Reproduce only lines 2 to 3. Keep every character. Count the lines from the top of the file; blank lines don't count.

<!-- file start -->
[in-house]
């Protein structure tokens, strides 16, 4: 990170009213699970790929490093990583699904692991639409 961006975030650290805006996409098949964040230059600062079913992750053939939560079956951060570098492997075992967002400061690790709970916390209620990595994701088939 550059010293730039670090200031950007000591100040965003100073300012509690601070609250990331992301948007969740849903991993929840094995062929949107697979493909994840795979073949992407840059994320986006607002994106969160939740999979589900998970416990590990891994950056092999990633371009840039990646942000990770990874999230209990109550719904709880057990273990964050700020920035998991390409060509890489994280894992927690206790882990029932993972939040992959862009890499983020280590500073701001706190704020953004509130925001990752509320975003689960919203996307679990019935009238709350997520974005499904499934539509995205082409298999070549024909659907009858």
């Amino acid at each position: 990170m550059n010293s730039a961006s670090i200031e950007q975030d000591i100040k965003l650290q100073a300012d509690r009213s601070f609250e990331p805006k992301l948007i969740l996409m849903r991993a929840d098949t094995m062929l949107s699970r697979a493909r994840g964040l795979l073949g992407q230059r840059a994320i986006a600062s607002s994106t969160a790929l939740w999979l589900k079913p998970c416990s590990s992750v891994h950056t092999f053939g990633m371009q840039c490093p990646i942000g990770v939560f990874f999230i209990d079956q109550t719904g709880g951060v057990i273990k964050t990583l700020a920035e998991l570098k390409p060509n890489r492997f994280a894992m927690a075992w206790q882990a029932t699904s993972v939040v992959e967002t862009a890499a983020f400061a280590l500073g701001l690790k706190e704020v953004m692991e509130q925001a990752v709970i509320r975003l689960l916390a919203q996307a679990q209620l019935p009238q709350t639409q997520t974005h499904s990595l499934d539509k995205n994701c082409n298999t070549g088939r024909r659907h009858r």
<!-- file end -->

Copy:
């Protein structure tokens, strides 16, 4: 990170009213699970790929490093990583699904692991639409 961006975030650290805006996409098949964040230059600062079913992750053939939560079956951060570098492997075992967002400061690790709970916390209620990595994701088939 550059010293730039670090200031950007000591100040965003100073300012509690601070609250990331992301948007969740849903991993929840094995062929949107697979493909994840795979073949992407840059994320986006607002994106969160939740999979589900998970416990590990891994950056092999990633371009840039990646942000990770990874999230209990109550719904709880057990273990964050700020920035998991390409060509890489994280894992927690206790882990029932993972939040992959862009890499983020280590500073701001706190704020953004509130925001990752509320975003689960919203996307679990019935009238709350997520974005499904499934539509995205082409298999070549024909659907009858």
């Amino acid at each position: 990170m550059n010293s730039a961006s670090i200031e950007q975030d000591i100040k965003l650290q100073a300012d509690r009213s601070f609250e990331p805006k992301l948007i969740l996409m849903r991993a929840d098949t094995m062929l949107s699970r697979a493909r994840g964040l795979l073949g992407q230059r840059a994320i986006a600062s607002s994106t969160a790929l939740w999979l589900k079913p998970c416990s590990s992750v891994h950056t092999f053939g990633m371009q840039c490093p990646i942000g990770v939560f990874f999230i209990d079956q109550t719904g709880g951060v057990i273990k964050t990583l700020a920035e998991l570098k390409p060509n890489r492997f994280a894992m927690a075992w206790q882990a029932t699904s993972v939040v992959e967002t862009a890499a983020f400061a280590l500073g701001l690790k706190e704020v953004m692991e509130q925001a990752v709970i509320r975003l689960l916390a919203q996307a679990q209620l019935p009238q709350t639409q997520t974005h499904s990595l499934d539509k995205n994701c082409n298999t070549g088939r024909r659907h009858r």